Owing to the nature of the magazines that sold images of these domestic spaces, the bachelor pad inevitably (albeit brilliantly) got linked with the primal desire of getting laid, tapping directly into the wallet of a new consuming male paradigm that thought (and bought) with his crotch. Playboy pads were less about camaraderie with the bros, and more about a single idealised swinger operating like a lone wolf stalking his prey (namely women). It wasn’t long before sole- occupancy apartments dripped with a sexy, come- hither vibe.
Stuffed with multiple aids to seduction, rooms were being designed in anticipation of sexual conquests at a moment’s notice. Well-stocked bars served up inhibition- busting cocktails. Lighting with timed dimmers set an amorous mood as the evening wore on. An array of tasteful artwork reflected his awareness of culture, acting as an irresistible lure. Gratuitous gadgetry indicated modernity and innovation, with omnipotent phallic remote controls that shore up his sense of manhood. There were even some hints of predatory technology; in Pillow Talk, Doris Day learns that Rock Hudson has a button that remotely bolts the door against her escape from his lair.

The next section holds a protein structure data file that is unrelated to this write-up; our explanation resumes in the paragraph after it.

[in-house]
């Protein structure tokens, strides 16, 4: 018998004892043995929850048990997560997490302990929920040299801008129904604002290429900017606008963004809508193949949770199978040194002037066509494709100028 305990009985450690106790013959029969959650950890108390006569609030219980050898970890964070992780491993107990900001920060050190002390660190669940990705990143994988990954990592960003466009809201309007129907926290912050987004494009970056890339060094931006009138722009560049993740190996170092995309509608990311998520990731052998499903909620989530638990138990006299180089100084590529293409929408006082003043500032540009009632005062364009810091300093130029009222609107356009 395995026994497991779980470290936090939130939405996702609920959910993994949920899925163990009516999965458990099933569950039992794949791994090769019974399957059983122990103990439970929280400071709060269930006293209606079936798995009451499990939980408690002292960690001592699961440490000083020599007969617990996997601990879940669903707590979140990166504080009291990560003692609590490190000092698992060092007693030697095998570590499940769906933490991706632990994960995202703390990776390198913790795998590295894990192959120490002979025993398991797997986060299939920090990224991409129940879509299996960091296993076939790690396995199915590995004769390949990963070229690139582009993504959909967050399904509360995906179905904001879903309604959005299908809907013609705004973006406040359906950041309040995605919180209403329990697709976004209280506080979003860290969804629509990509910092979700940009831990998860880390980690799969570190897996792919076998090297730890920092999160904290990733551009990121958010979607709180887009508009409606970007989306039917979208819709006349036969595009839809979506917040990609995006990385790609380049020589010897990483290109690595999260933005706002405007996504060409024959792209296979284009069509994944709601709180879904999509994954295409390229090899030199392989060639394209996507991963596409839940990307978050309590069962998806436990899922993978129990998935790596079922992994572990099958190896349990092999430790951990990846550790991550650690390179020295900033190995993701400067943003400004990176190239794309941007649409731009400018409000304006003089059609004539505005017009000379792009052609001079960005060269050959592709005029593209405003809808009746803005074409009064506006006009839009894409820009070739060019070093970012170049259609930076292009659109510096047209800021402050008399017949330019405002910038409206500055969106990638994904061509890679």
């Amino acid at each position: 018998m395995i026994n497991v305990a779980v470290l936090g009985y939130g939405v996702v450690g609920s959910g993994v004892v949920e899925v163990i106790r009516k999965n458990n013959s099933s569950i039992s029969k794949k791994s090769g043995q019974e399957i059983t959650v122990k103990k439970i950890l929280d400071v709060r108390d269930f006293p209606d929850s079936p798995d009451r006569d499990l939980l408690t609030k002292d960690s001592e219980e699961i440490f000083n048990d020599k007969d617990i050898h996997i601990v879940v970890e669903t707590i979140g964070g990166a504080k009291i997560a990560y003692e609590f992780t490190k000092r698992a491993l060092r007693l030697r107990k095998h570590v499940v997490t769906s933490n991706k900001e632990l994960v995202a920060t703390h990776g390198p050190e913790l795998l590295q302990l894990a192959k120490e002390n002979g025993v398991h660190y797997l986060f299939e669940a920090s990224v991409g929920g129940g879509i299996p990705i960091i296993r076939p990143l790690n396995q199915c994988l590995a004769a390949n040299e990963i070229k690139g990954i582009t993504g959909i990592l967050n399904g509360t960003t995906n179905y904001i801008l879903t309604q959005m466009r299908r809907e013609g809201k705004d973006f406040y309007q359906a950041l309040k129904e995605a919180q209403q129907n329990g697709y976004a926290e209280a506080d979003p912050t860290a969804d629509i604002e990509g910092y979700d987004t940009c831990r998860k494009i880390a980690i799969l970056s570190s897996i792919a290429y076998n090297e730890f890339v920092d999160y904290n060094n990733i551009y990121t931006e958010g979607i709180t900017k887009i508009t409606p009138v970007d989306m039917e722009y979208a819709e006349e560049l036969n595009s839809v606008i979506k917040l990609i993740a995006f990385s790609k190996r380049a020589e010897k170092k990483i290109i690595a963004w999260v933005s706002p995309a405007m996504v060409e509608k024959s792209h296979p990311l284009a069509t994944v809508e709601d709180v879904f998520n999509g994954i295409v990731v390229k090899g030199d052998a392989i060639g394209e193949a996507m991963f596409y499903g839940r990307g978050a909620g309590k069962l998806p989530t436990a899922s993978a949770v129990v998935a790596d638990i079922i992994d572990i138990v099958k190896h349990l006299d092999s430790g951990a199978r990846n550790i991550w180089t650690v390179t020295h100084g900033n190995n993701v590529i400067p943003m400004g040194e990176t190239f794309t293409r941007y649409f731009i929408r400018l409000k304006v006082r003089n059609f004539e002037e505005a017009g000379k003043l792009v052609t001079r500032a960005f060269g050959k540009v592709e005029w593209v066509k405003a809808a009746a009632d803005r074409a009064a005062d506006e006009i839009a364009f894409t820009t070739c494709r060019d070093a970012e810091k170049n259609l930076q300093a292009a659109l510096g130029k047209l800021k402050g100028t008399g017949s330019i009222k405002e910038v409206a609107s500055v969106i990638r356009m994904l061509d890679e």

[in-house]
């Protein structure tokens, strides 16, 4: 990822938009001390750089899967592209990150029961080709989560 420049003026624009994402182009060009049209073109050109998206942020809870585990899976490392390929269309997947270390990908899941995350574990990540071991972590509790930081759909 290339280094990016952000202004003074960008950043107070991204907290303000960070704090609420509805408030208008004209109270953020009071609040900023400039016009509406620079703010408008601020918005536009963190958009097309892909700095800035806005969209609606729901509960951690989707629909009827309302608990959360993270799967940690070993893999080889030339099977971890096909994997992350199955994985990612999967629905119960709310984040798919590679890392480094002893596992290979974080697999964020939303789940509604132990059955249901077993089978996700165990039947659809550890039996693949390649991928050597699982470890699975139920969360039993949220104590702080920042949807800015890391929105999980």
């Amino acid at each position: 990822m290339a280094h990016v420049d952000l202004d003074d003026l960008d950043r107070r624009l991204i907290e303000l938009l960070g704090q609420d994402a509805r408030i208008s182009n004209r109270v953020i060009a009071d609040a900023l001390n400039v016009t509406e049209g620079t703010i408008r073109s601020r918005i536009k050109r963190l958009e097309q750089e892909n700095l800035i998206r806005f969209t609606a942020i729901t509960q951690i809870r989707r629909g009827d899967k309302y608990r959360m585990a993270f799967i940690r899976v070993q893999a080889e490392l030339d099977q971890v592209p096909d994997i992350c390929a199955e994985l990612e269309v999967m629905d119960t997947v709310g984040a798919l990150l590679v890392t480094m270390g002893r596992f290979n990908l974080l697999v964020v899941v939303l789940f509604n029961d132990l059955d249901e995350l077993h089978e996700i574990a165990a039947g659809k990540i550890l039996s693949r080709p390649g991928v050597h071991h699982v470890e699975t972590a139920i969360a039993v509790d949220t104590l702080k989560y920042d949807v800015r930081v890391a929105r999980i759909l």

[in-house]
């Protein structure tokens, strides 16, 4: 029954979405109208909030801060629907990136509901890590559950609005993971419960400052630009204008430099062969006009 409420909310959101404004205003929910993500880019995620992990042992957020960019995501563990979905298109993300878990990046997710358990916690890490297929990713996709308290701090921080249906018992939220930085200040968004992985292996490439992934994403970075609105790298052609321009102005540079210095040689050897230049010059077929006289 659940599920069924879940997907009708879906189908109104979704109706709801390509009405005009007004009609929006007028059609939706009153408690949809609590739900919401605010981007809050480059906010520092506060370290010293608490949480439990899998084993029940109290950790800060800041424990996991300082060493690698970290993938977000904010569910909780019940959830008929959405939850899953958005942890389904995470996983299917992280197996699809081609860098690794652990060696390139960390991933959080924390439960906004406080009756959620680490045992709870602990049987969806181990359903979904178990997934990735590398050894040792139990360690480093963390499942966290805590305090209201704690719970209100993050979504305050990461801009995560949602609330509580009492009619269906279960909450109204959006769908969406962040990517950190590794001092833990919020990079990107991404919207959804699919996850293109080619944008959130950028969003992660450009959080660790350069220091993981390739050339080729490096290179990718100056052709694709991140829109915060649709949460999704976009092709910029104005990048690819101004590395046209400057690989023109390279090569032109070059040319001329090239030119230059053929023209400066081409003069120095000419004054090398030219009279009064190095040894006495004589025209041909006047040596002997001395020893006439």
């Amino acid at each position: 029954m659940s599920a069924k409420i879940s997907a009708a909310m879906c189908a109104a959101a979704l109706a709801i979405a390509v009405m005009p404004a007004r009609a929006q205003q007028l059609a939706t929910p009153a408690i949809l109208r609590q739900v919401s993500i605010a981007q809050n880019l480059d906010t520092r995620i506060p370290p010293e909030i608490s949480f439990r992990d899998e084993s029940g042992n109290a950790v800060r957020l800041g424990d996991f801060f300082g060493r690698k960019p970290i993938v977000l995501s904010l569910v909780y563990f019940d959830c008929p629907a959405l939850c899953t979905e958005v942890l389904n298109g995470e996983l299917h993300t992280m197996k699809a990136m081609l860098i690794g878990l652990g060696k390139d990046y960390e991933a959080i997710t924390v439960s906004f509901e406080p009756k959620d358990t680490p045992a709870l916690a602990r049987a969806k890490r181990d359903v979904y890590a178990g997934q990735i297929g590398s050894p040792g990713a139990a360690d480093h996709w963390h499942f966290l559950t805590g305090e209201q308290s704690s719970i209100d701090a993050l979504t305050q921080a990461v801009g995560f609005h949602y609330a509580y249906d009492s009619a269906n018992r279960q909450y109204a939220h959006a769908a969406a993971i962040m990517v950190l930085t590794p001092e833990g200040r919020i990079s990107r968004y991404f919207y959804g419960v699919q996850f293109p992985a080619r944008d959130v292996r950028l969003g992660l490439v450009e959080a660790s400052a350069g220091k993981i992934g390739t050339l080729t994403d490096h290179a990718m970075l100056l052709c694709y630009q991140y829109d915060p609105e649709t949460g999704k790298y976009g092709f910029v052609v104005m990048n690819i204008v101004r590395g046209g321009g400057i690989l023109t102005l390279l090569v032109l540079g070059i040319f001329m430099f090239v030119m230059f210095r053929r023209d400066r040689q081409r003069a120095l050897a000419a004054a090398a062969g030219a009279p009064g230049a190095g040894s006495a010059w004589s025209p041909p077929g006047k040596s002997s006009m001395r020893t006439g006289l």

The bedroom became the bachelor’s most revered performance space that houses the iconic circular “Playboy Bed” as a magnificent temple to practise his libertine ethos. After communion, the entire pad works to eject the evidence, including the comely companion; unrepentant bachelor Barney Stinson ( How I Met Your Mother) had his apartment designed in such a way that women would not want to stay there for long.